Tokyo Babylon was based on a one-shot that Nanase Ohkawa wrote for magazine that featured dōjinshi. After Clamp got to illustrate the cover of the same magazine with Subaru and Hokuto, the magazine Wings proposed Clamp making it into a series from their special edition South. Initially, the series was going to be named "Tokyo" but Clamp wanted to give it a more modern tone. Inspired by the pastry Roppongi Alrrond, the series was titled Tokyo Babylon in reference to how the city of Babylon resembled Tokyo according to Clamp. The one-shot's characters had several changes when starting the series most notably Seishirō.[4]

Back when Tokyo Babylon started serialization, Clamp was also writing RG Veda on the monthly magazine Wings. While the authors found this complicated, the series' quarterly publication of sixty pages resulted in the authors making several changes; The length of each chapter made the authors write a darker story in contrast to the original plans for a soft one. Based on their own experience in Tokyo, Clamp incorporated dark social themes making the series realistic despite its focus on occultism. Ohkawa believes their young age when writing the manga also influenced most of the series' negative messages. Although when the series started the ending was already planned, it was not until the Tokyo Tower chapter that Clamp set the general atmosphere with the pilot being perceived as a comedy. The next chapter involving Subaru's past meeting with a man later revealed as Seishirō then set the events from the series' future.[4]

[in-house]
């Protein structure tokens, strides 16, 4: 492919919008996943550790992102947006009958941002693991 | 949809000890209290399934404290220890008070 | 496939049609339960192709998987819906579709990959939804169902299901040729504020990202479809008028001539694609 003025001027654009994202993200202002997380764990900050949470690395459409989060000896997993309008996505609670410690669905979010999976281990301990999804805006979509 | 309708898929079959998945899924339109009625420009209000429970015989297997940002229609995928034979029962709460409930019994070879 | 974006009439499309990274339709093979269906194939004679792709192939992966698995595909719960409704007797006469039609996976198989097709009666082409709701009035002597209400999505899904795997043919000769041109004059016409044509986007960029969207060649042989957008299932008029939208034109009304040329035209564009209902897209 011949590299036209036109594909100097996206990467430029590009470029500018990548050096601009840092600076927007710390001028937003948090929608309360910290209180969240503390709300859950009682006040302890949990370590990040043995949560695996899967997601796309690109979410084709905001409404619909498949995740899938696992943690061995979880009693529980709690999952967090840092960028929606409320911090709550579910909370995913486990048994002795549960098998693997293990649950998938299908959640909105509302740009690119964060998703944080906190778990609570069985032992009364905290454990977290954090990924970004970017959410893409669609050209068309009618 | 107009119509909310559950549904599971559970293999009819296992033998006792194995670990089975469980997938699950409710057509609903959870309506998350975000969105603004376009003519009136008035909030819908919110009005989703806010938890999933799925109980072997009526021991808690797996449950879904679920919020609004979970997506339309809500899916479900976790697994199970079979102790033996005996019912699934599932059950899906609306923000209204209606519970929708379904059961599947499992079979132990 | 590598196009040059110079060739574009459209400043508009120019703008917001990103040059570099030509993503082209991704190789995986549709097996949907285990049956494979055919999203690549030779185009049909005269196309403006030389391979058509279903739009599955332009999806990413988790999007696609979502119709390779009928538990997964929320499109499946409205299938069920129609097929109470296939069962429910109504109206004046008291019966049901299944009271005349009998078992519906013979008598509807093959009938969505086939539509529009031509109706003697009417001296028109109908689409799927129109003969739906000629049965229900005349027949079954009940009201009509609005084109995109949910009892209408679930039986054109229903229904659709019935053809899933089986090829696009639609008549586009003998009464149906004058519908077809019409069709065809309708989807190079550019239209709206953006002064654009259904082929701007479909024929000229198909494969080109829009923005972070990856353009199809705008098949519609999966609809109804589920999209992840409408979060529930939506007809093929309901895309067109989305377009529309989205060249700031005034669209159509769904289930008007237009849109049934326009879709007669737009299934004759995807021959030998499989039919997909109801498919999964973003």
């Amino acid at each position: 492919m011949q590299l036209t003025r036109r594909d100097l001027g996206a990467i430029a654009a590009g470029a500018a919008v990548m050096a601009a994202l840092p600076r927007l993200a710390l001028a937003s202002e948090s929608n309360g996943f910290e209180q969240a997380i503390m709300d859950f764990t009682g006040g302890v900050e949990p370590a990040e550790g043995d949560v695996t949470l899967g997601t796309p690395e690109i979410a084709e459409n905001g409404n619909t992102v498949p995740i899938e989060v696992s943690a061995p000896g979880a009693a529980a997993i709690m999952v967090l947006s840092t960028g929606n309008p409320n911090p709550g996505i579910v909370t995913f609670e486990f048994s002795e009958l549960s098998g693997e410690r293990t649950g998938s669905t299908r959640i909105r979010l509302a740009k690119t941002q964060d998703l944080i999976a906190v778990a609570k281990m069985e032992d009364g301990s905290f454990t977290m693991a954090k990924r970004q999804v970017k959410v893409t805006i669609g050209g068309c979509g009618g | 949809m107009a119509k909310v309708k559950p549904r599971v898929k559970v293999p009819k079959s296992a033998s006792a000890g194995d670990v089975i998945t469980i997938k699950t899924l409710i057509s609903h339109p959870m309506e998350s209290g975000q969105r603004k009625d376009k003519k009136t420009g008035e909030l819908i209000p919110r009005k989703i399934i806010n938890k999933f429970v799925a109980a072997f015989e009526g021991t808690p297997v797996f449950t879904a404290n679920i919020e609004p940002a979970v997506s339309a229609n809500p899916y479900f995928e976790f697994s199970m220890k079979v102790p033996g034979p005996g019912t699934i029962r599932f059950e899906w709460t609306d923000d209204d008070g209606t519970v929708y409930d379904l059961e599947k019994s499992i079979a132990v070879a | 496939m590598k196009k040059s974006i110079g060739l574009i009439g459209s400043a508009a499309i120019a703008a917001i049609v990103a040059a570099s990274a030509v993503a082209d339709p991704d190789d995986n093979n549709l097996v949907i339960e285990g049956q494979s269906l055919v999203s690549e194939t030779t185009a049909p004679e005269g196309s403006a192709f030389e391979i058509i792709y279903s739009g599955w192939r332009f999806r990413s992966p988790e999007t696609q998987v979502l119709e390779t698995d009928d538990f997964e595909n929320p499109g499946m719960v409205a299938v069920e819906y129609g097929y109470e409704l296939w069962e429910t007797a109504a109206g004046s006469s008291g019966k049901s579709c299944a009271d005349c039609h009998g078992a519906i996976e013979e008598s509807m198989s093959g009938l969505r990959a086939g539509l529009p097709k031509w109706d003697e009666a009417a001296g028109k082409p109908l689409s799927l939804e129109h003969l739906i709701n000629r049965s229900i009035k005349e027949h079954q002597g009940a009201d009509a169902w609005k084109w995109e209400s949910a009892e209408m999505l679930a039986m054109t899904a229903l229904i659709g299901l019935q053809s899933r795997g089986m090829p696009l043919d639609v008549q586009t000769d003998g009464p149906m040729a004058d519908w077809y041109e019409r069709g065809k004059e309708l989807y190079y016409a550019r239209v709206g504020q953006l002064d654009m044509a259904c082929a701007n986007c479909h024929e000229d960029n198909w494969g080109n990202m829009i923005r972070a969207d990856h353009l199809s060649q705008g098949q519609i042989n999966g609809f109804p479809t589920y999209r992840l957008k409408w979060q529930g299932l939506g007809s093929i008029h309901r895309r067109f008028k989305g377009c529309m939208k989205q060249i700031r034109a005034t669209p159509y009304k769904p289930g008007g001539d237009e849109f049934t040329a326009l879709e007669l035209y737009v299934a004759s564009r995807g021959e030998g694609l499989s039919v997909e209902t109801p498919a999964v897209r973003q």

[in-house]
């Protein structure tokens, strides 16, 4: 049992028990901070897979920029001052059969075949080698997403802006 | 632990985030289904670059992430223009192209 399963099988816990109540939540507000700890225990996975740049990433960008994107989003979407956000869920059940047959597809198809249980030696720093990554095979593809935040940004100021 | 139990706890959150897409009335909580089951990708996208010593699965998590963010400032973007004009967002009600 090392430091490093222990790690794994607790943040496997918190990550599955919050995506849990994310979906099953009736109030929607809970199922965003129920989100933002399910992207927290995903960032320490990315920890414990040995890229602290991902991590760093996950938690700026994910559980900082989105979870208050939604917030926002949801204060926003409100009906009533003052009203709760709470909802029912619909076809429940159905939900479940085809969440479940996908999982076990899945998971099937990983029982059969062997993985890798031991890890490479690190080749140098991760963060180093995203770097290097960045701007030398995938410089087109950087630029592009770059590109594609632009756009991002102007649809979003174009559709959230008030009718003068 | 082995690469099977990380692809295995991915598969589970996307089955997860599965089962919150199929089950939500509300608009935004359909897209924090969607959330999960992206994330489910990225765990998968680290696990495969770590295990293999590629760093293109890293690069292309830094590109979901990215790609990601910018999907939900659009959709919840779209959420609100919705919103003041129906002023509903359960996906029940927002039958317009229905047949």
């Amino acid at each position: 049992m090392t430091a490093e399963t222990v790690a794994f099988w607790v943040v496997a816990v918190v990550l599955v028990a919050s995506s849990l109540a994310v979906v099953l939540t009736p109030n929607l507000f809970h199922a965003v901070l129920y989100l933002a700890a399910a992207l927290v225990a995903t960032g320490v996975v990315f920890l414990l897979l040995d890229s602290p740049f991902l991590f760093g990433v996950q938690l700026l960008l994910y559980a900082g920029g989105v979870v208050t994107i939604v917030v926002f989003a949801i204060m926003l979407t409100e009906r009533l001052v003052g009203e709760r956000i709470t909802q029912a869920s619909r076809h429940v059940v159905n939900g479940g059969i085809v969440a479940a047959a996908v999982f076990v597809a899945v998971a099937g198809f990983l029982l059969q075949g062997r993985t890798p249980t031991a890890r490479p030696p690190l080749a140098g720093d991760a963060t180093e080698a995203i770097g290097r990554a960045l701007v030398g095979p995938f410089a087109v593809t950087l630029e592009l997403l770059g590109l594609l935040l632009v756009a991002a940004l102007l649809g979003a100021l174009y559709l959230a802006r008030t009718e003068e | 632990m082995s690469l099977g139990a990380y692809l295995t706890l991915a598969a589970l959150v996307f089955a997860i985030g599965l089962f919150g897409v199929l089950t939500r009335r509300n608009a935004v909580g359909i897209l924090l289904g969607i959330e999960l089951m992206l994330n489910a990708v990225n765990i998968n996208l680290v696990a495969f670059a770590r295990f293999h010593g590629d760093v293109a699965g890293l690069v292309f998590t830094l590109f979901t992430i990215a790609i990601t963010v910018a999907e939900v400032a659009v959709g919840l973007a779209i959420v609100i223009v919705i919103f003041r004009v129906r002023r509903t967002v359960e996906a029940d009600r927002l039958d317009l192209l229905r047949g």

In the making of the art, colored weft and light colors were used for the main illustrations. This proved to be difficult to the authors. Ohkawa believes the art in general was influenced by the years in which the manga was published. This is reflected in how Clamp's artwork changed, the clothing and most notably Hokuto's dresses.[4] In retrospective, Clamp found this work was completely different from RG Veda as it was completely written by them and was also influenced by their way of living.[4]